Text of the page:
Antony subjectively defines morality and uses nature as her source. In contrast, I believe God created all things and defines good and evil through His creation and Word. And finally, as followers of God, our motivation for accomplishing good comes from our love for all God has done for us. Imagine a world without order, chaotic without a specific guide to right or wrong–a world without God. Antony considers herself a “moralistic atheist”, possessing similar beliefs to a humanitarian.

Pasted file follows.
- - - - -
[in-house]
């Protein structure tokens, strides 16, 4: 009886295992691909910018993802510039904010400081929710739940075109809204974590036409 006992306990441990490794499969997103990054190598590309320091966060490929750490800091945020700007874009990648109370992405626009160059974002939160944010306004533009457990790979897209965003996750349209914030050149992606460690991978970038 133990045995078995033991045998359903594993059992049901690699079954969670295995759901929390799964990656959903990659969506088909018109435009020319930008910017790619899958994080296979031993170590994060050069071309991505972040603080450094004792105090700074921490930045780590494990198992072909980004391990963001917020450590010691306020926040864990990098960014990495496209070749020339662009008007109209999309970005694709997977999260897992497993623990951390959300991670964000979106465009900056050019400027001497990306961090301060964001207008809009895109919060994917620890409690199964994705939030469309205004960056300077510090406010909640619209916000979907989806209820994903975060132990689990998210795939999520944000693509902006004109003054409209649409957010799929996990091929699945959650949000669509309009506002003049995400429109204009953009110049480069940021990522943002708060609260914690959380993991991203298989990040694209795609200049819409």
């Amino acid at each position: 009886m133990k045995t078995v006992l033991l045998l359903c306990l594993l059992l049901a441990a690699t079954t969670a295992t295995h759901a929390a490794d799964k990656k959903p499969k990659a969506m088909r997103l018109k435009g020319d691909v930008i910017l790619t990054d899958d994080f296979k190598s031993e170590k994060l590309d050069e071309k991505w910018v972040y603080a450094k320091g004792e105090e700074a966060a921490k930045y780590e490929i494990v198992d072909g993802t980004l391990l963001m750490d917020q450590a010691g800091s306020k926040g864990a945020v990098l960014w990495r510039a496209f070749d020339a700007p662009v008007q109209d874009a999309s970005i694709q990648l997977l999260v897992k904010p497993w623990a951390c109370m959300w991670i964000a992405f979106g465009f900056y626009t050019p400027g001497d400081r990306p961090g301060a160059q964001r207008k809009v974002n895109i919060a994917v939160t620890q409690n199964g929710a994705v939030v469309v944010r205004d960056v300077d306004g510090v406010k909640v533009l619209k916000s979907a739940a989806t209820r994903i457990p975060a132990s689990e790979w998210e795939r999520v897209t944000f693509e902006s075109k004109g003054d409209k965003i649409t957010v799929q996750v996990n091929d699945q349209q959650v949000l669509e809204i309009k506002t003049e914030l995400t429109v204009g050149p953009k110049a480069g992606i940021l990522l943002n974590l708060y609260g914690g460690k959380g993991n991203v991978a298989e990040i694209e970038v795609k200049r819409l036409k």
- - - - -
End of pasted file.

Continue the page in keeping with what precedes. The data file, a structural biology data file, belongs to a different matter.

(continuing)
There is no reason for it, so many people turn to God, saying that evil was a form of punishment for sin. This brings up the questions; “What constitutes evil or the punishment of sin?” In addition to, “What is evil exactly?”. Evil is a phenomenon experienced as a result of society’s teachings; what behavior is okay or, in a religious sense, approved by God; people experience evil when they fail to meet the conventional definition of evil. People look for justification as to why evil exists in the world and often struggle to comprehend why innocent people suffer. People desire things to be explainable and the ability to see cause and effect.